Gustavus Blin Wright

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Gustavus Blin Wright 1870

Gustavus Blin Wright was a pioneer roadbuilder and entrepreneur in British Columbia, Canada. His biggest achievement was building the Old Cariboo Road to the Cariboo gold fields, from Lillooet to Fort Alexandria, but he was also a partner in a freighting firm that operated on the Douglas Road, he ran a toll bridge at Bridge River, near Lillooet, and built part of the road from Quesnel to Barkerville. He was also the original owner of the town of 70 Mile House.

Early years[edit]

Gustavus Blinn Wright was born in Burlington, Vermont, USA in 1832. He arrived in British Columbia on February 28, 1862 aboard the steamer Brother Jonathan and began a partnership that operated vessels on the route between San Francisco and New Westminster.[1]

The Old Cariboo Road[edit]

On August 16, 1862, Wright won the contract to build the 47 mile (76 km) long section of the Old Cariboo Road from Lillooet to Cut-Off Valley, which connects from the Fraser River at Pavlion, over Pavilion Mountain via Kelly Lake to Clinton, British Columbia, as "47 Mile House" would become known.He was also given the option to complete the rest of the 151 miles (243 km) of construction to Alexandria, which he also undertook. By the end of the 1862 season, his crews had completed the road as far as the 127 Mile post.[2] He built a camp for his workers for the winter of at 70 Mile House and then purchased the property outright the following spring.[1]

Wright's Ranch at 127 Mile House 1867

Some controversy erupted when Wright proposed a change to the planned route, which had originally been intended to go past the roadhouse at Williams Lake. Wright said he was concerned that the high cliffs and deep ravines would make construction too difficult and he proposed a different route that by-passed Williams Lake and went past Wright's own roadhouse at Deep Creek instead. While some were of the belief that Wright was making a perfectly logical decision based on the difficulty of the terrain, others, like the owners of the roadhouse at Williams Lake, claimed that Wright had ulterior motives and was changing the route simply for the sake of the profits he stood to gain by diverting the majority of the traffic to his own roadhouse. The situation was finally resolved by Colonel Moody of the Royal Engineers, who examined both routes and came back with the recommendation that the road be built as Wright had proposed.[3]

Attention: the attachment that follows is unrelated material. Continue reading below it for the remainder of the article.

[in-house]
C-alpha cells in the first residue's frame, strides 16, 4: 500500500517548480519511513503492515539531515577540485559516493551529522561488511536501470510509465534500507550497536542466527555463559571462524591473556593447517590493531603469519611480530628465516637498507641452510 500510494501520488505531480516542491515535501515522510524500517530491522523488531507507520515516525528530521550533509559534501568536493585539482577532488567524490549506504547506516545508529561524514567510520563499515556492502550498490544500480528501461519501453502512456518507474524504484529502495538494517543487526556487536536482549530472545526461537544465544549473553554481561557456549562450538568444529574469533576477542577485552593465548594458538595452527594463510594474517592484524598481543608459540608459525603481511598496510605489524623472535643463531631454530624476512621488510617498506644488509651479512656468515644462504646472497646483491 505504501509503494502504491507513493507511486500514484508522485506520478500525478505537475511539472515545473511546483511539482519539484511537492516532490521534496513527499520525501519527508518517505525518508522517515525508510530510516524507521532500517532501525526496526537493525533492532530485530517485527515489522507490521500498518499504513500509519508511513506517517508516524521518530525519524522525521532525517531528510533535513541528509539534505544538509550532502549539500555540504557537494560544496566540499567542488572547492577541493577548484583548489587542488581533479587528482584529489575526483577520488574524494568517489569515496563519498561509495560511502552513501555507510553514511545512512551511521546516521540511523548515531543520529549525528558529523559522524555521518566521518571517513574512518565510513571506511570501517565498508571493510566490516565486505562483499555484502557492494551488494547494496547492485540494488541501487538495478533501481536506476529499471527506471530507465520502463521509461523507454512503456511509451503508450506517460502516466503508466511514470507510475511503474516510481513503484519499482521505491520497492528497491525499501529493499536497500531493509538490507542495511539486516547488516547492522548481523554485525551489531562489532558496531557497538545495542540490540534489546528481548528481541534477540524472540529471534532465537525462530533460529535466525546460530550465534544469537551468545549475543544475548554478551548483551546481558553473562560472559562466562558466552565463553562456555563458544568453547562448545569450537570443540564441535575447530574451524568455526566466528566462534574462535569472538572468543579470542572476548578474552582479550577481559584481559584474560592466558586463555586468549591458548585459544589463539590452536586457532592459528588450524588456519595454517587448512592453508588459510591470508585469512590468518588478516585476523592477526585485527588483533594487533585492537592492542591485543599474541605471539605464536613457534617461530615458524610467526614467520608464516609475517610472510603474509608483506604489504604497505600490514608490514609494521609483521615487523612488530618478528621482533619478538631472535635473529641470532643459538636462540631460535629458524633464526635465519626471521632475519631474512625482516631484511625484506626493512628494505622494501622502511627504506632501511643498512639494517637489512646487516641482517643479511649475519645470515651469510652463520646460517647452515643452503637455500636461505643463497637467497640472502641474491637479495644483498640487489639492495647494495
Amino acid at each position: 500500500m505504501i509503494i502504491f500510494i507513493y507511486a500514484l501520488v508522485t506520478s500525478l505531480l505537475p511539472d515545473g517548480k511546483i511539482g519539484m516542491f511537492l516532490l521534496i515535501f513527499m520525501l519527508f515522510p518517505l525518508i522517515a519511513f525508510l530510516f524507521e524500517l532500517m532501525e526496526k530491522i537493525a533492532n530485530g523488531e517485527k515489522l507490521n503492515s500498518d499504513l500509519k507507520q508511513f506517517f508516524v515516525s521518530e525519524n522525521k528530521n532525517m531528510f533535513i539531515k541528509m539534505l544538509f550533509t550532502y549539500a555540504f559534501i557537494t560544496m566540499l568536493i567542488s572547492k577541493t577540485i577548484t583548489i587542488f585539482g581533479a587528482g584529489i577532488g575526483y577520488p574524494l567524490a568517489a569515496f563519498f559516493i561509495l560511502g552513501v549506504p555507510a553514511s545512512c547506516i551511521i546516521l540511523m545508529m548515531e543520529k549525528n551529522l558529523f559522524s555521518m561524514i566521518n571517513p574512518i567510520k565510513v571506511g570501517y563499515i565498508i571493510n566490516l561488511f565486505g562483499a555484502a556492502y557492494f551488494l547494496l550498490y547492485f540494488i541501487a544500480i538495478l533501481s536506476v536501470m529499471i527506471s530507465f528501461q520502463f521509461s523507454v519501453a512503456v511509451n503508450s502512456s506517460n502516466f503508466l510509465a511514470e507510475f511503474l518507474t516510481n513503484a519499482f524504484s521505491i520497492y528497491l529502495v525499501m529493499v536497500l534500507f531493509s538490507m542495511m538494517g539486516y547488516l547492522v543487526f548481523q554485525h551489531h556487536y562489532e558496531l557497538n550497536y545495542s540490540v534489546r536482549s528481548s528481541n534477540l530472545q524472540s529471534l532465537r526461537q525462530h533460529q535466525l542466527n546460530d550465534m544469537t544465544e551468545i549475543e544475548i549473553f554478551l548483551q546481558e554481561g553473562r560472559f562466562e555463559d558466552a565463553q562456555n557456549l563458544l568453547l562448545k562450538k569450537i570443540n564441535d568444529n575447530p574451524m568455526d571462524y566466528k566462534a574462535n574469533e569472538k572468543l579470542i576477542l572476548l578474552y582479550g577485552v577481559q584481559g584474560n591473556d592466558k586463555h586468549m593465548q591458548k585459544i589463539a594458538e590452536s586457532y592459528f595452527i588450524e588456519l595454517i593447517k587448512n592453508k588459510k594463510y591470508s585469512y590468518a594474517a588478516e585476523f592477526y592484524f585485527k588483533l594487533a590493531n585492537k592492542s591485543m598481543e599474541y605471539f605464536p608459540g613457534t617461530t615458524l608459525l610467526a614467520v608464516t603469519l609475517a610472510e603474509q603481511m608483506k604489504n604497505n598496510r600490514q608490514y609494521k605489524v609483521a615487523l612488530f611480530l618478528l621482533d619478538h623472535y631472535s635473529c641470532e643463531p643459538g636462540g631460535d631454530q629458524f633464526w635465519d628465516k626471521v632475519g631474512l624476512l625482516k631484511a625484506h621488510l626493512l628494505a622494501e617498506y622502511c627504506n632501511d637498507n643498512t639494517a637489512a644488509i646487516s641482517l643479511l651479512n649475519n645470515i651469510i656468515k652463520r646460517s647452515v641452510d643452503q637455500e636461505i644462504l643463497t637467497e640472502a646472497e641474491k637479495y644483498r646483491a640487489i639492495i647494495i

By July 1863, the section was completed through to Soda Creek and Alexandria. Then, early in 1864, Wright undertook the construction of the wagon road from Quesnel 26 miles (42 km) to Cottonwood, on the way to Barkerville.[2]

Wright's sternwheelers[edit]

Wright's Enterprise at Soda Creek 1868

At Alexandria, Wright built the first of his two sternwheelers that would ferry passengers and supplies up the Fraser River to Quesnel. It was the Enterprise, and was built by Victoria shipbuilder, James Trahey. The Enterprise was launched and put into service in the spring of 1863.[4]

In 1868 Wright built a second sternwheeler to was augment the service of the Enterprise. It was the Victoria, which was built at Quesnel by James Trahey and put into service in the spring of 1869.[5]

The Omineca Gold Rush[edit]

In 1871 during the Omineca Gold Rush, Wright decided to take the Enterprise up to Takla Landing, 230 miles (370 km) northwest of Quesnel, following a route that even the seasoned Hudson's Bay Company canoe-men regarded as extremely difficult. In June 1871, the Enterprise left Quesnel with a full load of passengers and freight, and, after a perilous trip that took more than two months, arrived at Takla Lake on August 12.[6] However, by then other supply routes had been made to the Omineca diggings, from Hazelton via the Skeena River. On her journey back from Takla, the Enterprise was wrecked and abandoned on Trembleur Lake. Wright's Victoria would work on the upper Fraser River until 1886, when she was berthed at Steamboat Landing near Alexandria.[7]

He died on 8 April 1898 in Ainsworth, BC.

Notes[edit]

  1. ^ a b People of the Cariboo - 70 Mile House
  2. ^ a b http://www.goldrushtrail.net/indexgrt.asp?p=271
  3. ^ Living Landscapes
  4. ^ Downs, Art (1971). Paddlewheels on the Frontier Volume 1. Foremost Publishing. pp. pages 47–49. ISBN 0-88826-033-4. 
  5. ^ Downs, Art (1971). Paddlewheels on the Frontier Volume 1. Foremost Publishing. pp. pages 49,50. ISBN 0-88826-033-4. 
  6. ^ Downs, Art (1971). Paddlewheels on the Frontier Volume 1. Foremost Publishing. pp. page 49. ISBN 0-88826-033-4. 
  7. ^ Downs, Art (1971). Paddlewheels on the Frontier Volume 1. Foremost Publishing. pp. page 50. ISBN 0-88826-033-4. 

References[edit]

External links[edit]